US Catholic Faith in Real Life

I want to be a parish lady

A young woman’s admiration for those who care for the church set her ambitions as a Catholic.

By Molly Jo Rose | Print this pagePrint |

I want to grow up to be a parish lady, but I have to be at least 60 for that job or my hair has to have turned white or I have to have at least four children. I’m pretty sure that’s what the job application specifies. Should I apply to be one today, they will likely turn me away, tell me I am not dressing the right way just yet, tell me to come back when I have more children, or tell me to maybe find a small group of young contemporaries to do a Bible Study.

What they don’t know is that I’ve been training long and hard for the job of parish lady, shadowing my mom for as many years as I can remember. It began on Saturday afternoons when my sister and I slowly slid down each pew, carefully rearranging the books for the Masses that weekend, with the Bible on the left and the People’s Mass Book and Glory and Praise on the right. Then on Sunday mornings, we’d leave early for the 9:00 a.m. Mass to give a few elderly women a ride. Later that day, we’d return to an area just outside of the church called the Grotto where my mom led the rosary.

The following weekday mornings were spent either in the vestibule of church where my mom organized “God’s Pantry,” ultimately delivering brown bags of food to the needy of our parish, or assisting the local nursing home patients in their weekly game of Bingo. In addition to these things, my mom led Bible Study on Monday evenings, cleaned the church, frequently laundered the priest’s garments, visited the parish school to teach my classmates and me how to pray the rosary, and in her free time, engaged the priests in deep theological discussions to keep them sharp and on track.

It’s that last one that’s really important.  As a little girl, I knew I couldn’t do that part of the parish lady job, and even today I know I wouldn’t be very good at it. Like all parish ladies, my mom is smart, well read, and very protective of the church, both with a little “c” and with a big “C.”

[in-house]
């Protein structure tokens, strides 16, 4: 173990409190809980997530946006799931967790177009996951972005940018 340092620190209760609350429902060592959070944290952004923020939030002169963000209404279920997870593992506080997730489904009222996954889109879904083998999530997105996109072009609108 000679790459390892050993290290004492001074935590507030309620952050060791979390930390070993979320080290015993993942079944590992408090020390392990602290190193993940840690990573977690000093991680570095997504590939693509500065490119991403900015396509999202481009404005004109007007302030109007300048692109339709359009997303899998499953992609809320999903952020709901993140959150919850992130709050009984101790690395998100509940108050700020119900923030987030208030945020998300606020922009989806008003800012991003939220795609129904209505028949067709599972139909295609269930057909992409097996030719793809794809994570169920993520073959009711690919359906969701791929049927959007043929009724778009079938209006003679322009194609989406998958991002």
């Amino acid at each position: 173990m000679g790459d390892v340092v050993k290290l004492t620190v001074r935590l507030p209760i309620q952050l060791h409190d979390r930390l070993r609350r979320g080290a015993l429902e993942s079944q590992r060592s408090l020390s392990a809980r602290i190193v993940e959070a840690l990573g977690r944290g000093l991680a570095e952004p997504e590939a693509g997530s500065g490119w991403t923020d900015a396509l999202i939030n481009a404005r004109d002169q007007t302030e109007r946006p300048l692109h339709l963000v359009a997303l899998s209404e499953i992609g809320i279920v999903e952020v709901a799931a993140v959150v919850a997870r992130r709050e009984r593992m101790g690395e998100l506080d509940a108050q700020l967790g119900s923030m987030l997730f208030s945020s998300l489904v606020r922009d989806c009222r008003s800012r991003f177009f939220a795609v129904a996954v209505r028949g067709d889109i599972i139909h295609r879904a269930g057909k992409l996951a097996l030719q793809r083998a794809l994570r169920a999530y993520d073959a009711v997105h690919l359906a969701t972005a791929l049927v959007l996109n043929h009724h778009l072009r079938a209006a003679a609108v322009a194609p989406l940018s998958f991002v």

In between opening up the church on cold winter mornings and bringing the Eucharist to the sick of our parish, my mom stays on top of the church’s goings on to make sure that the parish remains doctrinally sound. Young parishioners may come in with new ideas or a priest may suggest something that veers off from what my mom recognizes as the right path, but she and the other parish ladies are there to remind them of the traditions and roots of the church.

Is it too much to call them gatekeepers? Is that word too negative? Peter is a gatekeeper. Let’s say they’re like Peter.

As a little girl, when someone asked me what my Mom did, I told them that she didn’t work. I might have even said she was just a housewife. Maybe I didn’t say just a housewife, but what I know for sure I did not say were the words parish lady. I didn’t have that language yet.

I didn’t know how important those women were, and I was still too young to know anything about the controversy of the women’s role in the church.  All I knew was these were the things my mom did. And I knew even then that the church, the priests, and her fellow parishioners could not have gotten on without her.